narrative

noun
Translations
رِوائي، قَصَصي
historkanaracenarativnípříběhvyprávěcí
fortælling
jutustus
kertomus
saga, frásögn
物語
breedsprakigspraakzaamverhaalverhalendverslag

narrative

[ˈnærətɪv]
A. ADJnarrativo
B. N (= act) → narración f; (= story) → narración f, relato m

narrative

[ˈnærətɪv]
nrécit m
adj [style, poem] → narratif/ive

narrative

n
(= story)Erzählung f; (= account)Schilderung f; (= text)Text m
(= act of narrating)Erzählen nt; (of events, journey)Schilderung f; he has a gift for narrativeer ist ein talentierter Erzähler
adjerzählend; ability etcerzählerisch; narrative poemBallade f; (modern) → Erzählgedicht nt; narrative structureErzählstruktur f

narrative

[ˈnærətɪv]
1. adjnarrativo/a
2. nnarrazione f; (technique) → narrativa

narrate

(nəˈreit) verb
to tell (a story). He narrated the events of the afternoon.
narˈration noun
narrative (ˈnarətiv) noun
a story. an exciting narrative.
narˈrator noun
1. a person who tells a story.
2. a person who tells you what is happening or explains something in a film.
References in classic literature ?
But in Epic poetry, owing to the narrative form, many events simultaneously transacted can be presented; and these, if relevant to the subject, add mass and dignity to the poem.
For of all measures the heroic is the stateliest and the most massive; and hence it most readily admits rare words and metaphors, which is another point in which the narrative form of imitation stands alone.
All the earlier part is a retrospect, in a narrative form, relating to an event which took place about a year before.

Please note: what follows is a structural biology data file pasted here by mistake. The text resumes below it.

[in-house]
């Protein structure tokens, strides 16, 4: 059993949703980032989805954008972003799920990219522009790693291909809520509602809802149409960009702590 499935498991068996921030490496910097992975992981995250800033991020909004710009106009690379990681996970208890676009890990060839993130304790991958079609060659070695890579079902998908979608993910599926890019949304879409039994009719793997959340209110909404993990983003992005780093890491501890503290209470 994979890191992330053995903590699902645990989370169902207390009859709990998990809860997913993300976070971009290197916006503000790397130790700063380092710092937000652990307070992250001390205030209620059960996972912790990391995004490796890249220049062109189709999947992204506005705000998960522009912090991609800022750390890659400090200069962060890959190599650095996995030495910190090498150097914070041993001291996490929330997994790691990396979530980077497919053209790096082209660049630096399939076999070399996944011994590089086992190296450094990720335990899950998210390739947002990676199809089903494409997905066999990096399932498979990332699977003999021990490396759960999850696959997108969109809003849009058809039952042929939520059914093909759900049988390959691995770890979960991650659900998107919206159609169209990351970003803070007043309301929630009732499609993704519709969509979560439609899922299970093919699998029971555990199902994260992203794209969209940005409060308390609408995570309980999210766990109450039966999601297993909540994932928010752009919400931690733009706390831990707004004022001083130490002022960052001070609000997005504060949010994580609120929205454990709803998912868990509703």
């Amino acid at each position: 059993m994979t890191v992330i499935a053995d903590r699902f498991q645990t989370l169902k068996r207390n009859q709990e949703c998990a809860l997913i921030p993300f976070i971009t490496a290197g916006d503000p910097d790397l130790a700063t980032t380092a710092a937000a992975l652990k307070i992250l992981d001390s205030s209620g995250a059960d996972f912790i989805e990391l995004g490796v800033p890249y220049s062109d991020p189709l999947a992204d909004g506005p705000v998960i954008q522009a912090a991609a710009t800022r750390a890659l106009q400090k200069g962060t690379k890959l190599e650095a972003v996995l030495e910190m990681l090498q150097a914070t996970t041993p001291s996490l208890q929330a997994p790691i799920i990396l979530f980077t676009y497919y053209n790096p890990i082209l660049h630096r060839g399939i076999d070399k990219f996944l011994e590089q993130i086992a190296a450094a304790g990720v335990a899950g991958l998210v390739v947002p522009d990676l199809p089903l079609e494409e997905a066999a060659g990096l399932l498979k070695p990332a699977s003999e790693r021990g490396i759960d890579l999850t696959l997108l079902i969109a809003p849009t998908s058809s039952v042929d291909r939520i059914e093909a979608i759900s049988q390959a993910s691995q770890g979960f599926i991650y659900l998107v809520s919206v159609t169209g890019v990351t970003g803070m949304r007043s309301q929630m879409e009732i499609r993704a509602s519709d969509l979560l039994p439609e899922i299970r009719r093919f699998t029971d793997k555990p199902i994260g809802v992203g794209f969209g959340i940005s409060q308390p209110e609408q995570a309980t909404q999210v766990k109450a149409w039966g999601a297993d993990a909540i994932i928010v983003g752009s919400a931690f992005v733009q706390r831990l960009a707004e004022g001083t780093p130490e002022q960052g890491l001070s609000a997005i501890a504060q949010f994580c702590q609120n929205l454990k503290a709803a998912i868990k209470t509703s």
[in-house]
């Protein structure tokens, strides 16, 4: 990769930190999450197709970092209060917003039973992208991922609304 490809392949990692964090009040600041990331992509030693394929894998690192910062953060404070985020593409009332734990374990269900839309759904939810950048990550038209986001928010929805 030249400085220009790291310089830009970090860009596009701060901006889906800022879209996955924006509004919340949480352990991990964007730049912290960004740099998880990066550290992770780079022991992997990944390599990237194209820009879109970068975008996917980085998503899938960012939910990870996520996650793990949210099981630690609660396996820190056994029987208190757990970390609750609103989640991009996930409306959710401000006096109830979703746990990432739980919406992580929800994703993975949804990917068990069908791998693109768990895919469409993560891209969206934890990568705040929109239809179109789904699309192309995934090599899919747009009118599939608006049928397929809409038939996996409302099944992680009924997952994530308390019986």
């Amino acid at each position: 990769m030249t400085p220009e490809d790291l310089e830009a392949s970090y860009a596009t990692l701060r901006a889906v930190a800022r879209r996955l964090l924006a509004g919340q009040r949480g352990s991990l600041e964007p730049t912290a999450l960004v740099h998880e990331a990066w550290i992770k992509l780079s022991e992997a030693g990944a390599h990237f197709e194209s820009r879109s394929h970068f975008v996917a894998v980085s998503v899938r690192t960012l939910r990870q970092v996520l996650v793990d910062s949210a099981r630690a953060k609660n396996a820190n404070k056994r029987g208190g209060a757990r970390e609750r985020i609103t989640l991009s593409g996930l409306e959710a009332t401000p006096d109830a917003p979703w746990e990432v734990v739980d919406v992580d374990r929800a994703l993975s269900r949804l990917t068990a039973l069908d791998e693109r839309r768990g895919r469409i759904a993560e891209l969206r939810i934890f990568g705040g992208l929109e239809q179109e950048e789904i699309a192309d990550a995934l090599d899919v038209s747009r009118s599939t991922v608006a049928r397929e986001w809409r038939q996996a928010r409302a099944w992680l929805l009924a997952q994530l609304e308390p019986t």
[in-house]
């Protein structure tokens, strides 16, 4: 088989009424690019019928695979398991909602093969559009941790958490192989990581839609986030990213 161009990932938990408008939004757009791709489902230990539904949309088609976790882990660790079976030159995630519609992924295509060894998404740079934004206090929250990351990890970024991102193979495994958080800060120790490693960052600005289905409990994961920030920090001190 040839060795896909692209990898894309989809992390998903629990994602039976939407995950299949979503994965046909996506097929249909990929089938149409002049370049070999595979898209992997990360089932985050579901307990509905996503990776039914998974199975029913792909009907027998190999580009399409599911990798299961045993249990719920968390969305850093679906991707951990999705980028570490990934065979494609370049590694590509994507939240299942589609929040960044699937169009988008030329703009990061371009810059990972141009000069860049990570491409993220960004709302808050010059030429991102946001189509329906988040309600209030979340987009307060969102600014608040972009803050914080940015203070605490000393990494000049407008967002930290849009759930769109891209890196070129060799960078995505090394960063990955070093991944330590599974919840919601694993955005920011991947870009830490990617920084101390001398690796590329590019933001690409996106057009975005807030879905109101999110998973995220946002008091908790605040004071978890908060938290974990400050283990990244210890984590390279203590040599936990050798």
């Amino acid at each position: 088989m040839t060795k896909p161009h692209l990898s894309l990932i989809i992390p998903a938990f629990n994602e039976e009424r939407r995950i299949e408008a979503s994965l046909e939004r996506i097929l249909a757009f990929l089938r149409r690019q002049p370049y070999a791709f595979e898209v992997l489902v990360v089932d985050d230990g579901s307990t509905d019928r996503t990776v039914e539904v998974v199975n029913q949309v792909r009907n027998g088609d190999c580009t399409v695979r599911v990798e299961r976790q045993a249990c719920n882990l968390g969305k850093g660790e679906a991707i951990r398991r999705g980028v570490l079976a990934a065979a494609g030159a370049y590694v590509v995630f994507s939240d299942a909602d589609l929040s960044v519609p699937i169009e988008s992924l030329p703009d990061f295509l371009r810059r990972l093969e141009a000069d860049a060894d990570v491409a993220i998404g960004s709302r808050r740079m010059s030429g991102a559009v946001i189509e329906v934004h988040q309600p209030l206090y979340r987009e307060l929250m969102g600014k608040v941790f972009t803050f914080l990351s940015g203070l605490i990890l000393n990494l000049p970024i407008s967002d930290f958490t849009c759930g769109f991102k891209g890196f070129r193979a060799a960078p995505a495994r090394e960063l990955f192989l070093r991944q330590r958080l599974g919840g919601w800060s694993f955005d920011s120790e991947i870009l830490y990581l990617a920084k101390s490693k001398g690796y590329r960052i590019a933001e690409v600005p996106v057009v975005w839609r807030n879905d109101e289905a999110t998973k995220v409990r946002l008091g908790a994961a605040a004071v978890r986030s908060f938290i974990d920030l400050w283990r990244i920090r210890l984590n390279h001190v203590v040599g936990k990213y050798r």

There is no need for me to say whether my own opinion does or does not sanction the disclosure of the remarkable family story, of which my narrative forms an important component part.
To some extent Schama was deliberately using narrative as a provocative weapon in his counterblast to French Marxists who had tended to see narrative history as a lightweight exercise in myth-making and avoided it in favour of a more analytical approach: they were bound to be as infuriated by Schama's narrative form as by his anti-Jacobin message.
She reports that all children found the narrative re-tell of a story that they heard in Spanish more difficult, whereas the level of language in the spontaneous narrative (the Frog Story) tended to be much higher, especially in terms of the coherence of narrative form.
In seeking to answer this question, the author examines various theories of what distinguishes narrative form from other modes of discourse.
There's plenty of science here, but in an accessible narrative form that will fascinate readers.
Strengths and challenges are then summarized in narrative form for each institution type.
Given Reed's parodic deconstruction of sacrosanct genres such as the slave narrative and his idiosyncratic approaches to narrative form, his style seems consonant with the type of shift Coleman so lucidly articulates.
And De Bernieres' story, which sprawled all over the Adriatic Sea, not to mention World War II and its aftermath, was undoubtedly a bear to boil down to movie narrative form.
His conclusion was not a happy one for journalists, and it remains particularly difficult--and cautionary--for those who would write in the narrative form.